Tuesday 26th July 2011, 6 p. m. - Airport Stuttgart: Five apprentices of the Daimler Headquarters were ready for take-off for a three-week internship at Mercedes-Benz UK in Milton Keynes. A great time we would like to share with you:
Our first adventure – the flight! With an old propeller aircraft – really exciting and even terrifying. However, we made it somehow to Birmingham. Around midnight, all of us were glad to arrive at our host families safely, but quite tired. Three of us interns had host families in the greater area of Milton Keynes. Two lived next to Bedford, which was about 30 minutes away from Milton Keynes.
Each of us was allocated to another department to work with, during our three-week internship. The departments were Customer Services, Corporate Real Estate, Human Resources, Logistics and Finance.
The city of Milton Keynes was built in the 1960s and is one of the so called “New Towns” in the UK. It has approximately 250.000 inhabitants right now and is still growing. Milton Keynes was built for people to relocate them from the center of London to the outer conurbation area. Furthermore its streets are arranged like a grid and instead of crossings they are connected with lots of roundabouts. You can hardly find any traffic lights there. Furthermore, Milton Keynes has a great offer for free time activities. It has the longest (720 m) shopping mall and the biggest indoor ski dome of Europe, as well as the so called “National Bowl” were lots of open air concerts take place.
We also went to Oxford and Cambridge for a day to visit the famous university buildings and to do a boat tour (called “punting”), which is really popular around there. On top of that, we spent one weekend in London, including a sight-seeing bus tour, meeting lots of celebrities at Madame Tussauds and a boat tour on the River Thames.
Organized by MBUK, we visited MB World in Brooklands, including a guided tour and the highlight – a 20-minute driving-experience for each of us in a Mercedes C63 AMG on a small test- and racetrack. We also went to Brackley to visit the Formula 1 team Mercedes Grand Prix Petronas.
Cultural and general differences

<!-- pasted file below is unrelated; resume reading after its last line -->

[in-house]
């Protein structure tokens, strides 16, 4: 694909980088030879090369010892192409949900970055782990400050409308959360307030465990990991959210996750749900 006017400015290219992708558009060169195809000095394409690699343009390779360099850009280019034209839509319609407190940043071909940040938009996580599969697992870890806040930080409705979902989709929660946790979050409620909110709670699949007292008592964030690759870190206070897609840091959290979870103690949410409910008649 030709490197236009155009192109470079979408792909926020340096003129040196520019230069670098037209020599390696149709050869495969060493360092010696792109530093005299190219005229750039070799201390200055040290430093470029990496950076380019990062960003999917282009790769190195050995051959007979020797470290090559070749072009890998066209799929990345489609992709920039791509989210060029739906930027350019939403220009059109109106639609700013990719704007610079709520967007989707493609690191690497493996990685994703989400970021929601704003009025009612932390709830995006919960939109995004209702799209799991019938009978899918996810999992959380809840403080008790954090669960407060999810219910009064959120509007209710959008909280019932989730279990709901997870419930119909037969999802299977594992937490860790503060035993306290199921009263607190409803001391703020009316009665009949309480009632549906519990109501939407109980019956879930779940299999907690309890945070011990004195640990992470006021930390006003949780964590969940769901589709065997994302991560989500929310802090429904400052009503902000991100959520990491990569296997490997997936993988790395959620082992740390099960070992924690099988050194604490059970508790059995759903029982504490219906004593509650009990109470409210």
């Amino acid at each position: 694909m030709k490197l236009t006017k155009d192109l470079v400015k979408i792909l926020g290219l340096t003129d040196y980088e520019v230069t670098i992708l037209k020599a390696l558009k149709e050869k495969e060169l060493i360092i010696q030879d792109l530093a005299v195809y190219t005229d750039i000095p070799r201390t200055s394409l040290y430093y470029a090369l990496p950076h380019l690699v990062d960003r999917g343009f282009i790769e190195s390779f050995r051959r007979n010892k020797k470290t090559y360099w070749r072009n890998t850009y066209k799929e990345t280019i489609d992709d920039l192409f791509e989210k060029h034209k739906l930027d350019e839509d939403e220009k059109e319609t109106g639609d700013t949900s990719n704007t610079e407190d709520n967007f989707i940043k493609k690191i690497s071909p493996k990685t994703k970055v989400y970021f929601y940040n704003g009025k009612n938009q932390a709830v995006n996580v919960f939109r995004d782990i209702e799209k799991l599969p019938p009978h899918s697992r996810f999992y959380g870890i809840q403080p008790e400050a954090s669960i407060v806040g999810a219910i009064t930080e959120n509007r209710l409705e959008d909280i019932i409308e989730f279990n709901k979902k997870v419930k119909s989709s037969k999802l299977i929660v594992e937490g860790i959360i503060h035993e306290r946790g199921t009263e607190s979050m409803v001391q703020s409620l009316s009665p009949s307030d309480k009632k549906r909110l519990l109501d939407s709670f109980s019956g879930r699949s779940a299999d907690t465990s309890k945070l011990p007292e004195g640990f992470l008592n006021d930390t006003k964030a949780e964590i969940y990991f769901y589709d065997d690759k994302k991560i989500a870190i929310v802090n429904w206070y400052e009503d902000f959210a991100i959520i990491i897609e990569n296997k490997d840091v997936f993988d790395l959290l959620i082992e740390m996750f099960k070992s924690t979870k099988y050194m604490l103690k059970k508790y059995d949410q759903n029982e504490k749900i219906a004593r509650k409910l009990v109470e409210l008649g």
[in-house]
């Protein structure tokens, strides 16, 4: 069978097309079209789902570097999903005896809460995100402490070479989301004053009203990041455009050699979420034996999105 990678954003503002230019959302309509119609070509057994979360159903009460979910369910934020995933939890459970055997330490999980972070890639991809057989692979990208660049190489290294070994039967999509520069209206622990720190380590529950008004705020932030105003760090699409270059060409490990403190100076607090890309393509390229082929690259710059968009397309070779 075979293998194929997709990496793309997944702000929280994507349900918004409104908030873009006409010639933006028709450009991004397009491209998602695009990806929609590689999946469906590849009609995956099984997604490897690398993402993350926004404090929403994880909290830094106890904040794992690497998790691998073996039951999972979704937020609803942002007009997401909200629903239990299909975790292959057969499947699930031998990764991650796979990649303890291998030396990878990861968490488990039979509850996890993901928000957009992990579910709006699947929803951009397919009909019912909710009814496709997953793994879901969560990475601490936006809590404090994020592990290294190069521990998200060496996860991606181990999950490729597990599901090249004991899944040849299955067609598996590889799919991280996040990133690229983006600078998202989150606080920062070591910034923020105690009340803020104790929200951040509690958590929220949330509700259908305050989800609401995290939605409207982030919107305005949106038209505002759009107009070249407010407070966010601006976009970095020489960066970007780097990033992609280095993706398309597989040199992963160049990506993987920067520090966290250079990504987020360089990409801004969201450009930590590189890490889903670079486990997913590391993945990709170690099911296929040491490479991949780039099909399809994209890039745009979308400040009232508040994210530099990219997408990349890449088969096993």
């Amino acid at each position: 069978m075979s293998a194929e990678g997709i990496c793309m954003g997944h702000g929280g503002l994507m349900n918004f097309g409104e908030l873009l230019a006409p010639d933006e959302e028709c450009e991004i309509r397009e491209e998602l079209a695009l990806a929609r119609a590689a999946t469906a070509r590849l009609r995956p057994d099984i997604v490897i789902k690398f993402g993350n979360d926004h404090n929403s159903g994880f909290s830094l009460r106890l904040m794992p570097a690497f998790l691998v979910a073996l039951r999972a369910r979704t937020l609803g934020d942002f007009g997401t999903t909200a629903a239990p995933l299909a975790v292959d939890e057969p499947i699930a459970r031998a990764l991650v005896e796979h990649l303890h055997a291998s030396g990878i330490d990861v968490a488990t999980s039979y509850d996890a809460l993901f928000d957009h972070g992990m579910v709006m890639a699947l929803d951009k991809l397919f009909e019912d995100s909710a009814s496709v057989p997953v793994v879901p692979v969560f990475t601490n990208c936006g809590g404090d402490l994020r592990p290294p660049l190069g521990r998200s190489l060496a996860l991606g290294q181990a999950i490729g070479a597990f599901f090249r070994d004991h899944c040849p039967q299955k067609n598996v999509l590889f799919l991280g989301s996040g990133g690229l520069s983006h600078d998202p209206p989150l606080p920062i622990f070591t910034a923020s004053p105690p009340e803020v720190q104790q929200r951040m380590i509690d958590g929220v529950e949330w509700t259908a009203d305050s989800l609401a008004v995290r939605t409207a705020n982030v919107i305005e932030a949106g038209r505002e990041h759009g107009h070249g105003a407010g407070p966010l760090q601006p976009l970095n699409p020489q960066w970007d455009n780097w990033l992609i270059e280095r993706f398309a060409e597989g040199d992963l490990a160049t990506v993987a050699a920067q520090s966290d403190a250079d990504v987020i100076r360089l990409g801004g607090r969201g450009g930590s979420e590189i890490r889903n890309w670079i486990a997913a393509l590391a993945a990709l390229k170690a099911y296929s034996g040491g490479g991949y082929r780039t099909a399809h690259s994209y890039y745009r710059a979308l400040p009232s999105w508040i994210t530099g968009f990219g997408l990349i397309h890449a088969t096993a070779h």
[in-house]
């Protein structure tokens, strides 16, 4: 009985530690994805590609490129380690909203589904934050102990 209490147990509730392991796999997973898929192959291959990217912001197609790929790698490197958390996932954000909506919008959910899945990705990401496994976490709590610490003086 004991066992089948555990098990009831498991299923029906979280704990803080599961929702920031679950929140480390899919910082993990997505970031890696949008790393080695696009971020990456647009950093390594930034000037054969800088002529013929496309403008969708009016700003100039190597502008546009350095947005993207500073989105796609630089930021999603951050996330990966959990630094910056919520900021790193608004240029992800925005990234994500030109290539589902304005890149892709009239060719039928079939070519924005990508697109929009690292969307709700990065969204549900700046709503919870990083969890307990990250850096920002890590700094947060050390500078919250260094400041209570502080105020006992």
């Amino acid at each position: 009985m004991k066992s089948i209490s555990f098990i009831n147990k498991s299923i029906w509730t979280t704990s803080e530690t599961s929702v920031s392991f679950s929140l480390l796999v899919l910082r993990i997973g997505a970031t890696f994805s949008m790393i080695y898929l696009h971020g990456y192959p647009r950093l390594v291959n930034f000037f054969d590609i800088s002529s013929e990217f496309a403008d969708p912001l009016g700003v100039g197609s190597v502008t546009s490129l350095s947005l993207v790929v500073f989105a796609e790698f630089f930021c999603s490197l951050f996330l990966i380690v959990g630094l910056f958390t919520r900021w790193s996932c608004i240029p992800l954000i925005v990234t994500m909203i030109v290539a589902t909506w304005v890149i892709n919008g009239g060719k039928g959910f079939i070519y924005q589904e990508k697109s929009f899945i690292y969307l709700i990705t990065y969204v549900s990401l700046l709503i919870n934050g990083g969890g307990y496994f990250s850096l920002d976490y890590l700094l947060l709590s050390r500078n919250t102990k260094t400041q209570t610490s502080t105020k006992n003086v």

People in England are really friendly and talkative. At MBUK we enjoyed the very good working atmosphere and felt very comfortable. The colleagues and even the management work on first name basis what we all really liked. Another difference to our employment at Daimler in Germany is that the employees can’t build up overtime like we do. They just have to finish their work in time. No matter, whether they stay in the office for 8 or 10 hours a day. Furthermore, we experienced a different dress code: In England people don’t wear jeans for work like we used to. In the offices they are usually dressed very businesslike. Only in Logistics the dress code is more casual, due to their jobs.
Another interesting fact is that they have air condition everywhere, even though it’s often cold and rainy outside. You usually have to wear a long sleeved shirts or a blazer because it’s really cold in the office. The food in England wasn’t as bad as expected.
Unfortunately, those three really interesting, exciting and fantastic weeks went by too fast and on the 16th August we had to return with the really scary propeller aircraft to Stuttgart.
Looking back to those three weeks we spent in Milton Keynes, we can definitely say that this was the best time we had during our apprenticeships so far. It was good to get to know the differences and of course the similarities between Germans and English’, not only at work, but also by living in a British host family.
We improved our business English and learned a lot about the English working culture and the MBUK. It was very interesting to see how the company and its employees are working abroad. It’s such a shame, that only five interns per year have the possibility to go abroad because this is an experience you’ll never forget and I think it’s a great chance to broaden your knowledge of the company, your language skills and of course yourself.England calling,
Dieser Artikel wurde von Sabrina Welsch geschrieben.
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